Function executing too quickly...

I have written the below function to return a random alpha numeric code.  This was previously a stored procedure; however, it is no time to convert it to a function.  The problem is as a function I can no longer call newid() so I have substituted getdate().  Both fortunately and unfortunately, it executes too quickly and I do not get a random result!

I am not opposed to learning how to do this as a CLR Function (which might open the door to other cool capabilities); however, I don't know where to start.

ALTER FUNCTION dbo.Function2
      (
      @CodeLength as int
      )
RETURNS varchar(255)/* datatype */
AS
BEGIN
declare @NewCode as varchar(255)
Set @NewCode = ''
declare @Character as int

While @CodeLength > 0
BEGIN


/*Generates a random code using 0-9 and A-Z excluding I & O*/
Select @Character = Abs(Cast(getdate() As Binary(16)) % 36)

          If @Character < 10 and @Character <> 10
          BEGIN
                Set @NewCode = @NewCode + Cast (@Character as char(1))
            Set @CodeLength = @CodeLength - 1
          END
          ELSE
        If @Character > 11 and @Character <> 25 and @Character <> 19
          BEGIN
              Set @NewCode = @NewCode + Char(@Character + 54)
            Set @CodeLength = @CodeLength - 1
          END

      END
      RETURN @NewCode
      END
rugby148Asked:
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chapmandewCommented:
You could just alter the function to accept a GUID, and pass the guid into the function when it is called.  That should make it reasonably random.
0
maradamCommented:
You can still use NEWID() within a function by implementing the following trick.

CREATE VIEW dbo.vwNewId
as
SELECT NewID() AS NID

then inside a function:

declare @new_id uniqueidentifier
set @new_id = NID from dbo.vwNewId -- and you have newid()

If you don't call newid() directly, the MS check does not work :).

Warning! It may stop work in future versions.
0
rugby148Author Commented:
I should have mentioned that I did try that.  The problem is that the unique id needs to change for each character being generated.  Since the function can generate any length code, I would need to pass on a varying list of IDs.  Right?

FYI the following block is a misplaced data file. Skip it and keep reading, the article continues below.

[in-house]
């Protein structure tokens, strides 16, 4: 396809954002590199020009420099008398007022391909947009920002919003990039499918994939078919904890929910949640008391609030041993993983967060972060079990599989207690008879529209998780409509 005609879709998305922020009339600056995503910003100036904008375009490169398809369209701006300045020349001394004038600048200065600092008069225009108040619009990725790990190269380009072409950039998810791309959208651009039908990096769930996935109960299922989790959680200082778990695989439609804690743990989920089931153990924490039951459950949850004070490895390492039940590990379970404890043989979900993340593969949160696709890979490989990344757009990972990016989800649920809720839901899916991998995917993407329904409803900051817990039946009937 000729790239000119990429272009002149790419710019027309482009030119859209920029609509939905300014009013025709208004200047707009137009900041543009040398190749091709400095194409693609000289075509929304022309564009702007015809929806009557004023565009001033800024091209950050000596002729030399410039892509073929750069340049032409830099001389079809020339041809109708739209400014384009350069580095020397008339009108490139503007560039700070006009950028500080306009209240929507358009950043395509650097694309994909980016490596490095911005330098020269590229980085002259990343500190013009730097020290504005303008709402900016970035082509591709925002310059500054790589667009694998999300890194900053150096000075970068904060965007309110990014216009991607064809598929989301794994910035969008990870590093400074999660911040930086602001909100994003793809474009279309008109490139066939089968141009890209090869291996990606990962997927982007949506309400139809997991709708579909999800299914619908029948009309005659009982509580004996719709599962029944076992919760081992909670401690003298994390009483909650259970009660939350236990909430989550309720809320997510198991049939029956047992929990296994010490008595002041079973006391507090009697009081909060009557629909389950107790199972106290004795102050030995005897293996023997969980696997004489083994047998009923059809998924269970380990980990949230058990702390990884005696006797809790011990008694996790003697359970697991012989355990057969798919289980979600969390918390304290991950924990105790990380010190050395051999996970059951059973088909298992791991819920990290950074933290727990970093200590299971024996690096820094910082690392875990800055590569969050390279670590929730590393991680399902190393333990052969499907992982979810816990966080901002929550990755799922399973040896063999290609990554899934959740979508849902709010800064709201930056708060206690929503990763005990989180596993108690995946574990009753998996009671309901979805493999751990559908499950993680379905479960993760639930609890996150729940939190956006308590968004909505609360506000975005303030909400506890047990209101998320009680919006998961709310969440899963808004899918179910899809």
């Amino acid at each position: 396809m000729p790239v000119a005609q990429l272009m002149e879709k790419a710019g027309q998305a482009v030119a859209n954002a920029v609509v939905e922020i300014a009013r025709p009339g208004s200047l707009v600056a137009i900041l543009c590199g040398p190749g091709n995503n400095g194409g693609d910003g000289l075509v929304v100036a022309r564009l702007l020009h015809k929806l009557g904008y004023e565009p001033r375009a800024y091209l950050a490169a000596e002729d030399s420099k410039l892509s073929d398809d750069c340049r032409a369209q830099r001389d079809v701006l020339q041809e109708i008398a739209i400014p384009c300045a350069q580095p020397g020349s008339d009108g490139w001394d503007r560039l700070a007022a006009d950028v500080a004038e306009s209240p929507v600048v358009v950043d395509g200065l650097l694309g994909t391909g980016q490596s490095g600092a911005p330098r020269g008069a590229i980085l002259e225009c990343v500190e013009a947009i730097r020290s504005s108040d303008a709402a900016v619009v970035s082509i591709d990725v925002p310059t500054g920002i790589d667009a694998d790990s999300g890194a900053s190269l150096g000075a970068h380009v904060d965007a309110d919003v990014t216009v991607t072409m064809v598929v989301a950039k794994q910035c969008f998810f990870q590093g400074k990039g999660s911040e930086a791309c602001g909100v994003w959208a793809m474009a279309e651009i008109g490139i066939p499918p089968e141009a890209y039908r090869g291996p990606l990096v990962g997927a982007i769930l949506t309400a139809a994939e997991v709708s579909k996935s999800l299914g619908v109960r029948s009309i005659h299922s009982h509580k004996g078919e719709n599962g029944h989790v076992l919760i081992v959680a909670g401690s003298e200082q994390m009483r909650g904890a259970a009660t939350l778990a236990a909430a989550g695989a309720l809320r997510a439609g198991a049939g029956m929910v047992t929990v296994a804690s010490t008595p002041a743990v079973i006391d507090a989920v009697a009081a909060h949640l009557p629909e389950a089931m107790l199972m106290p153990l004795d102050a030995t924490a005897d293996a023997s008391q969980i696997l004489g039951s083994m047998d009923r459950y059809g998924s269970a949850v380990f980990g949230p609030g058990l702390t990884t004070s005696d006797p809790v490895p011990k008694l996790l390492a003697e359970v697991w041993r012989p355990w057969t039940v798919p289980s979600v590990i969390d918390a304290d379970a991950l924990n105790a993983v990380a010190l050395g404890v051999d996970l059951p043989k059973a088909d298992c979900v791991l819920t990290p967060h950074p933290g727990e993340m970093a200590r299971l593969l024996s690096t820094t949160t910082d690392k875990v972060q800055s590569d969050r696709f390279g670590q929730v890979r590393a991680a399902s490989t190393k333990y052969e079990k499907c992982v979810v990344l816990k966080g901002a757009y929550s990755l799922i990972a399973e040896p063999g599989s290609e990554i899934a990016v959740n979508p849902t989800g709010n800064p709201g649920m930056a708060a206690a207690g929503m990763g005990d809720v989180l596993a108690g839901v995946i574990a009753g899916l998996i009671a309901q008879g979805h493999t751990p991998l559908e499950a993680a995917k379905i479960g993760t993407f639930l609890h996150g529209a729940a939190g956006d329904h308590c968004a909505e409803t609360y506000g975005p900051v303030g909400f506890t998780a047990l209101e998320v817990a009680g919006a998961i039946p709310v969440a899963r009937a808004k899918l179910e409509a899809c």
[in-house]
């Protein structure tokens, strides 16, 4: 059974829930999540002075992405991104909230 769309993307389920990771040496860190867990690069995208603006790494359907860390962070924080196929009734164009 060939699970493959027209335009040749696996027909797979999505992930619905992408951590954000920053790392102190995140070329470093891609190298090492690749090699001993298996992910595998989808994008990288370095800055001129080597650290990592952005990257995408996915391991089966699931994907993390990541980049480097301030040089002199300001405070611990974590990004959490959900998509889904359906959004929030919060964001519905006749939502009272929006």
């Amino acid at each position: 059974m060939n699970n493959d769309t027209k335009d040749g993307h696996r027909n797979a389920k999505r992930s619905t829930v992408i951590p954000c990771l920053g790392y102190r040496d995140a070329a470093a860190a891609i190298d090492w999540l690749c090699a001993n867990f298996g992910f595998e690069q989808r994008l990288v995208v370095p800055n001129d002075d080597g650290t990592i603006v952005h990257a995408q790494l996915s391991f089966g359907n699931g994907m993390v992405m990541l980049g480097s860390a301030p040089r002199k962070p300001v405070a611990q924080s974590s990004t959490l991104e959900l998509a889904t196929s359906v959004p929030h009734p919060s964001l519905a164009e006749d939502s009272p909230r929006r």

0
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rugby148Author Commented:
Would creating that view add any significant overhead?
0
maradamCommented:
You can assign @new_id from the view in your loop. You will have different GUID value each time.
0
maradamCommented:
You can try this and compare to your procedure. For me this doesn't add any visible overhead over calling newid() directly. I used this trick several times.
0
rugby148Author Commented:
i must be missing something in what you provided.

i get the following:

incorrect syntax near the keyword 'VIEW'
incorrect syntax near the keyword 'from'
0
maradamCommented:
See atached snippet. A view and a function using it and invocation of that function. Run this in separate query window and then use the view in the same way in your function.
CREATE VIEW dbo.vwNewId
as
SELECT NewID() AS NID
GO
CREATE FUNCTION dbo.fnNewIdInsideFunction()
RETURNS uniqueidentifier
as
begin
  declare @res uniqueidentifier
  select @res = NID from dbo.vwNewId
  return @res
end
GO
select dbo.fnNewIdInsideFunction()

Open in new window

0

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chapmandewCommented:
Are you going to select an answer?
0
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Microsoft SQL Server 2005

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